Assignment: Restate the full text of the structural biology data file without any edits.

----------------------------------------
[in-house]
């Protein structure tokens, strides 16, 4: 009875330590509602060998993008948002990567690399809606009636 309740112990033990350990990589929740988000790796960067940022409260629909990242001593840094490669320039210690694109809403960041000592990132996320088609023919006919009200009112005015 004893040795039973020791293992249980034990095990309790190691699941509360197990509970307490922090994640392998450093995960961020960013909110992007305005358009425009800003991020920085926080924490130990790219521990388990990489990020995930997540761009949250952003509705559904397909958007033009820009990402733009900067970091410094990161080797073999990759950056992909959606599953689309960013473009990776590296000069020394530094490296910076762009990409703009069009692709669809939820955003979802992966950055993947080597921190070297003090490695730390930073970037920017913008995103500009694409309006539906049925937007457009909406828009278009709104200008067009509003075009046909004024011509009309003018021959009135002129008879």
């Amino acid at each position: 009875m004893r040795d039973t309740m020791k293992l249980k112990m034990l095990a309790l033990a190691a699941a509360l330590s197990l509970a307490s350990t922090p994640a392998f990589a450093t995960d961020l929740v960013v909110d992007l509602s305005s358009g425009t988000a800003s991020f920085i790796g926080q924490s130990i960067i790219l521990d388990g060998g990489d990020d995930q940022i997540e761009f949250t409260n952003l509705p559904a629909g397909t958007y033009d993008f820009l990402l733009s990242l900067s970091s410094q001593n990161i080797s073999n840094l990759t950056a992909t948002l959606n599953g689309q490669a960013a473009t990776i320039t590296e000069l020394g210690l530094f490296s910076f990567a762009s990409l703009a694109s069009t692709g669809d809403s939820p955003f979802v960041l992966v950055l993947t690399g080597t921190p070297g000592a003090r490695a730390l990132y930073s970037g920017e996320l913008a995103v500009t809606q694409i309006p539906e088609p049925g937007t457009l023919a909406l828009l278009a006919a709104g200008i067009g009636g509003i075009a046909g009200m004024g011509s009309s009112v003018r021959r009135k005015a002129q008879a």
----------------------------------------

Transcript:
[in-house]
């Protein structure tokens, strides 16, 4: 009875330590509602060998993008948002990567690399809606009636 309740112990033990350990990589929740988000790796960067940022409260629909990242001593840094490669320039210690694109809403960041000592990132996320088609023919006919009200009112005015 004893040795039973020791293992249980034990095990309790190691699941509360197990509970307490922090994640392998450093995960961020960013909110992007305005358009425009800003991020920085926080924490130990790219521990388990990489990020995930997540761009949250952003509705559904397909958007033009820009990402733009900067970091410094990161080797073999990759950056992909959606599953689309960013473009990776590296000069020394530094490296910076762009990409703009069009692709669809939820955003979802992966950055993947080597921190070297003090490695730390930073970037920017913008995103500009694409309006539906049925937007457009909406828009278009709104200008067009509003075009046909004024011509009309003018021959009135002129008879």
């Amino acid at each position: 009875m004893r040795d039973t309740m020791k293992l249980k112990m034990l095990a309790l033990a190691a699941a509360l330590s197990l509970a307490s350990t922090p994640a392998f990589a450093t995960d961020l929740v960013v909110d992007l509602s305005s358009g425009t988000a800003s991020f920085i790796g926080q924490s130990i960067i790219l521990d388990g060998g990489d990020d995930q940022i997540e761009f949250t409260n952003l509705p559904a629909g397909t958007y033009d993008f820009l990402l733009s990242l900067s970091s410094q001593n990161i080797s073999n840094l990759t950056a992909t948002l959606n599953g689309q490669a960013a473009t990776i320039t590296e000069l020394g210690l530094f490296s910076f990567a762009s990409l703009a694109s069009t692709g669809d809403s939820p955003f979802v960041l992966v950055l993947t690399g080597t921190p070297g000592a003090r490695a730390l990132y930073s970037g920017e996320l913008a995103v500009t809606q694409i309006p539906e088609p049925g937007t457009l023919a909406l828009l278009a006919a709104g200008i067009g009636g509003i075009a046909g009200m004024g011509s009309s009112v003018r021959r009135k005015a002129q008879a």